By Samuel Bankole
Debt recovery measures adopted by banks in the country have impacted positively on repayment by debtors as the Non-Performing Loans (NPLs) ratio declined to 4.8 per cent in August 2022, from 5.0 per cent in June 2022,
To this end, the Central Bank of Nigeria (CBN) has reiterated the need for banks to sustain its tight prudential regime, to ensure that the NPL ratio is kept below its 5 0 per cent prudential benchmark.
In a communique issued at the end of the Monetary Policy Committee (MPC) meeting on Tuesday in Abuja, the CBN Governor, Godwin Emefiele applauded the improvement in the Non-Performing Loans (NPLs).
“The Capital Adequacy Ratio (CAR) and the Liquidity Ratio (LR) remained above their prudential limits at 13.4 and 40.1 per cent, respectively, in August 2022,” Emefiele said.
The regulatory bank also disclosed that the broad money supply (M3) grew by 11.05 per cent in August 2022, compared with 8.66 per cent in July.
“This was driven largely by the growth in Net Domestic Assets (NDA) of 26.19 per cent in July 2022, compared with 22.78 per cent in the preceding month.
“The sustained growth in Net Domestic Assets (NDA) was driven largely by increased claims on the Federal government and other financial corporations and the private sector,” the CBN Governor stated at the end of the MPC meeting in Abuja.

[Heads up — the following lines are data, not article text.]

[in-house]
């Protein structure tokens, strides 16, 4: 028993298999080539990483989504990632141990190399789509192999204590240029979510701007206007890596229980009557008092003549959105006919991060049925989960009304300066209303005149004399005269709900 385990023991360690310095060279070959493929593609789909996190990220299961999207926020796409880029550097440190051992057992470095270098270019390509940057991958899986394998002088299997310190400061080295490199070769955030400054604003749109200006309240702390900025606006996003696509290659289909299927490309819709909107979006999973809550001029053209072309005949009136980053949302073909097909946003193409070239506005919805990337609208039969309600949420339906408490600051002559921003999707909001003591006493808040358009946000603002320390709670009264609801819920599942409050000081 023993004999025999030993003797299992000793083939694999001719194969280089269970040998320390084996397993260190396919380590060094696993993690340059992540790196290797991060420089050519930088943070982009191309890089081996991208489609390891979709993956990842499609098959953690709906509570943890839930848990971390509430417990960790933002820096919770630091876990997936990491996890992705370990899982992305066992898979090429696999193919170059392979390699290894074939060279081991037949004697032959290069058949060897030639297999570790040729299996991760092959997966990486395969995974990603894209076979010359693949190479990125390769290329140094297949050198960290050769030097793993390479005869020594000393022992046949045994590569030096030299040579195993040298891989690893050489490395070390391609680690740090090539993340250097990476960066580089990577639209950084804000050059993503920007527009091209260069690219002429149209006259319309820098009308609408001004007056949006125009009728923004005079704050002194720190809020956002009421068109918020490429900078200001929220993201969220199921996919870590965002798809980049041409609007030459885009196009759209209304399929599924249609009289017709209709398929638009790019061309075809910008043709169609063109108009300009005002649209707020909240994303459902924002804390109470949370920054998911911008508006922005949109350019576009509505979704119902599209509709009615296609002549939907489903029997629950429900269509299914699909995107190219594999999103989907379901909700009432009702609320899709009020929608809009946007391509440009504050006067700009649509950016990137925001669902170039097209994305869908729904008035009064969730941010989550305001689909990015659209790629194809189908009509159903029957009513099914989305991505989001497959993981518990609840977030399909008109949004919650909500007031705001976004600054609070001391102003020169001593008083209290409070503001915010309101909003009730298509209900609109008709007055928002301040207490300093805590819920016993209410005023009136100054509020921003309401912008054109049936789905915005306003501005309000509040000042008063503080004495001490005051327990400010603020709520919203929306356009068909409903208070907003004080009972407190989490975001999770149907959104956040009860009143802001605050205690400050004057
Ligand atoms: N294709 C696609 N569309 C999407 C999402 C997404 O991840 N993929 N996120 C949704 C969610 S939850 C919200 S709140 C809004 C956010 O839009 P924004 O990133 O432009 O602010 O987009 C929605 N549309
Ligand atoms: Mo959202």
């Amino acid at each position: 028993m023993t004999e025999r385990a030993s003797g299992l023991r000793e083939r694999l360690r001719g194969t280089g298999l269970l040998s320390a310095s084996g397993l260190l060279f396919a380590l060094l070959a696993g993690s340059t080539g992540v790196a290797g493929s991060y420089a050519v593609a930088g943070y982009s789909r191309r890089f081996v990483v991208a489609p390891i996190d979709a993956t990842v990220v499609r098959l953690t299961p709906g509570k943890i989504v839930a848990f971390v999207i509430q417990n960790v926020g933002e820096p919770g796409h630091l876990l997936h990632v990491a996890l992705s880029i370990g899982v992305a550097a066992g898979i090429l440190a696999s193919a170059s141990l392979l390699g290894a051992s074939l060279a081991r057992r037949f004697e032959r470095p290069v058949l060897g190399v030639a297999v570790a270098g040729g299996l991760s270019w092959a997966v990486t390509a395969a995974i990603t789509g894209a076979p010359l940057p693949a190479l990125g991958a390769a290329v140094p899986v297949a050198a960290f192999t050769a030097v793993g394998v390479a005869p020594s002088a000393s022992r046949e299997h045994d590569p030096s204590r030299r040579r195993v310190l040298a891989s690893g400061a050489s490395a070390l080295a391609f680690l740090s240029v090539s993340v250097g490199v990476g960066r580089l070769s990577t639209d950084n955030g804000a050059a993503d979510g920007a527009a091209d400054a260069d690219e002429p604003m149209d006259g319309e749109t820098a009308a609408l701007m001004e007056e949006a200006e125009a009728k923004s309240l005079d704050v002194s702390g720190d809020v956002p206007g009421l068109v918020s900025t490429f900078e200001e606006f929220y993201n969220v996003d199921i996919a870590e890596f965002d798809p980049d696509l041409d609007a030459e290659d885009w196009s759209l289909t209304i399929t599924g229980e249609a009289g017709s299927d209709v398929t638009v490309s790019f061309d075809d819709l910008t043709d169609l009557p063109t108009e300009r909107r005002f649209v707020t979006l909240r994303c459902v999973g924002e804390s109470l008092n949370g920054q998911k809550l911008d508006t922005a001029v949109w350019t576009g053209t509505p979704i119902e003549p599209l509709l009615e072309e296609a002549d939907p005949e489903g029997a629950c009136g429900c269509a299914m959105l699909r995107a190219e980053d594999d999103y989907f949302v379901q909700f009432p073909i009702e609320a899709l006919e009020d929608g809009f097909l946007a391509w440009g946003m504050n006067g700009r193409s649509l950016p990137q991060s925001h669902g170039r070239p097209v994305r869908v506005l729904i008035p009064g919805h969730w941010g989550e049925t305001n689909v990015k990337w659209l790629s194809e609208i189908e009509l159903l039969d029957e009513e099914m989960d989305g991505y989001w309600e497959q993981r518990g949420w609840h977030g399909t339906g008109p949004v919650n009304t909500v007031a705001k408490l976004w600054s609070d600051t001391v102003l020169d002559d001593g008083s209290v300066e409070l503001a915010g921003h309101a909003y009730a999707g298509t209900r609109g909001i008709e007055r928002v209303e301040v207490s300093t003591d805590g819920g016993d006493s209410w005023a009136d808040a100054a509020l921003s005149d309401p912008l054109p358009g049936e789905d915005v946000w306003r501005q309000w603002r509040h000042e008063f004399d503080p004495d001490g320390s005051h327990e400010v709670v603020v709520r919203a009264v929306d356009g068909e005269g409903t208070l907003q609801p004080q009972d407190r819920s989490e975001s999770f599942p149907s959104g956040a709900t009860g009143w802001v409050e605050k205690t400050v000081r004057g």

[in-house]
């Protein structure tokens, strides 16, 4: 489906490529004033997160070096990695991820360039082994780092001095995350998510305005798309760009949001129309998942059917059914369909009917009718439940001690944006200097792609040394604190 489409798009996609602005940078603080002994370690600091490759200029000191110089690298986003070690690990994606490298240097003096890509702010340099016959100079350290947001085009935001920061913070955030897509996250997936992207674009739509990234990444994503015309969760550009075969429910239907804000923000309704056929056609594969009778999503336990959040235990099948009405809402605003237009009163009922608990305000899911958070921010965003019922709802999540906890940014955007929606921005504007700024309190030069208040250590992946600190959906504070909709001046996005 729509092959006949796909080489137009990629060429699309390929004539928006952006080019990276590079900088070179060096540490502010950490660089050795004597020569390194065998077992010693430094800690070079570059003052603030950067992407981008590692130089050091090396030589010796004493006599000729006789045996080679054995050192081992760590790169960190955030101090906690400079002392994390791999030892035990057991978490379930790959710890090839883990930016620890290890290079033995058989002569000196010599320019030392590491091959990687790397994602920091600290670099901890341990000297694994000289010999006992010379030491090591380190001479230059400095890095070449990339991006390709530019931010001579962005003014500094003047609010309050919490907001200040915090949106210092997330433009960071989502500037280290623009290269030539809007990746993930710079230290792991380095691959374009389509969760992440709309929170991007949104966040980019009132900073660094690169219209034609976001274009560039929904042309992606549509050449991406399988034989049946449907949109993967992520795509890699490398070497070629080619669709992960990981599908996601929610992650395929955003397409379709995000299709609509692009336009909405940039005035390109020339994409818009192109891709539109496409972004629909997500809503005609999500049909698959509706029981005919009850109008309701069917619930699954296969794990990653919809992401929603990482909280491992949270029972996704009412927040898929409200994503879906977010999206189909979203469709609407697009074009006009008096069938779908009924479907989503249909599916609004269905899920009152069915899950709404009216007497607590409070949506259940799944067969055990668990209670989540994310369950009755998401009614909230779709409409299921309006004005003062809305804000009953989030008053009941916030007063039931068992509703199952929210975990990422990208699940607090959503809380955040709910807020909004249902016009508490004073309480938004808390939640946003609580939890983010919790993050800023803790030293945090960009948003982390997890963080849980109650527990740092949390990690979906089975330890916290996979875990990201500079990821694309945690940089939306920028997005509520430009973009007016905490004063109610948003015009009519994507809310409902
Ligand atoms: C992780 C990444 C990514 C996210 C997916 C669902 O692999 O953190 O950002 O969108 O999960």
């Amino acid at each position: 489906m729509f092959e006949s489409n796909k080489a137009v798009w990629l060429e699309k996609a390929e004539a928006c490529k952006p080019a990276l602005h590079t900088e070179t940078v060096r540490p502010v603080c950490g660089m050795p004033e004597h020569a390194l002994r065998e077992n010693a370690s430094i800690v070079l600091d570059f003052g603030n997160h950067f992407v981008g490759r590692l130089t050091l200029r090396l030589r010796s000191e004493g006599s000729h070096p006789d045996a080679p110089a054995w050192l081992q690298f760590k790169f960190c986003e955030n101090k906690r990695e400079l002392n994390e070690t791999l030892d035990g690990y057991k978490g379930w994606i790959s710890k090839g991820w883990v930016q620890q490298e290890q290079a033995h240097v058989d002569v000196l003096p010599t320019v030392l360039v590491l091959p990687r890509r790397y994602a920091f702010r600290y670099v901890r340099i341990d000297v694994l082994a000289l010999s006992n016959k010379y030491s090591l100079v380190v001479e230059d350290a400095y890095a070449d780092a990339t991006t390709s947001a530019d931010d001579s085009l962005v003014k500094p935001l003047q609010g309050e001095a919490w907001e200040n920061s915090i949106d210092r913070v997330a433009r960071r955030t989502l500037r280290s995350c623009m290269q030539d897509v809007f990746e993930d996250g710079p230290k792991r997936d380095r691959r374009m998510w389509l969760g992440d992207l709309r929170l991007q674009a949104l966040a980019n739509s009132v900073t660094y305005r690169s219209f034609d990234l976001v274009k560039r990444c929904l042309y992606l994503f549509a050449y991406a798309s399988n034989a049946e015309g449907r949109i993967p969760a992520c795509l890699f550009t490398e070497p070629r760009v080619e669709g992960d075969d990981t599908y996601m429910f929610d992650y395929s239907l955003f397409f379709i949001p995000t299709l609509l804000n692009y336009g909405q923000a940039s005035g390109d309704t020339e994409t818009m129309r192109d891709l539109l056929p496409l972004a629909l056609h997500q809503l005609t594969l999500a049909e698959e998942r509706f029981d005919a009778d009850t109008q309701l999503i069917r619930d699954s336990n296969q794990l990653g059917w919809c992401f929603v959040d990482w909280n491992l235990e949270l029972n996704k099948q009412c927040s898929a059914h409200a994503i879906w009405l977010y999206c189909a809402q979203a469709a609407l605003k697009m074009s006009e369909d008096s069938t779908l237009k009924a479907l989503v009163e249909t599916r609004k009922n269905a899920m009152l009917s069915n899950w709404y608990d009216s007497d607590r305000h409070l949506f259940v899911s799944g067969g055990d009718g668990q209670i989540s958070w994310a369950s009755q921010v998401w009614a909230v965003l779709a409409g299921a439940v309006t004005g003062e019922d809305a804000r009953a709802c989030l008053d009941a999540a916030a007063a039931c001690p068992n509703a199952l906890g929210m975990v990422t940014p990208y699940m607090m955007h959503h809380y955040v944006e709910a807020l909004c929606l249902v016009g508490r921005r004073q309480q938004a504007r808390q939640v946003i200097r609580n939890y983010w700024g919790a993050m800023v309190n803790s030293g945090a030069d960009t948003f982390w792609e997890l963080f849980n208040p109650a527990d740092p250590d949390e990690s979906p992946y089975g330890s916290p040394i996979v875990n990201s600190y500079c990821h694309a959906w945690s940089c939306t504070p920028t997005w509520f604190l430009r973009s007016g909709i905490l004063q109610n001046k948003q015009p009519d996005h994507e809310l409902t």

However, analysts are projecting that with the hike in the benchmark interest rate and Cash Reserves Ratio (CRR) to 15.5 per cent and 32.52 per cent respectively, the money supply may decline in the months to come.
Also, the increase in lending rate as a result of the hike in the benchmark rate could also precipitate poor debt repayment and subsequently increase the NPLs of banks.
Emefiele announced that the regulatory bank plans to mop up liquidity from the banking system as part of the measure to curb rising inflation and maintain tight liquidity in the economy.
The governor said the liquidity tightening measure was designed to stop speculative bids against the local currency and arrest the declining value of the local currency.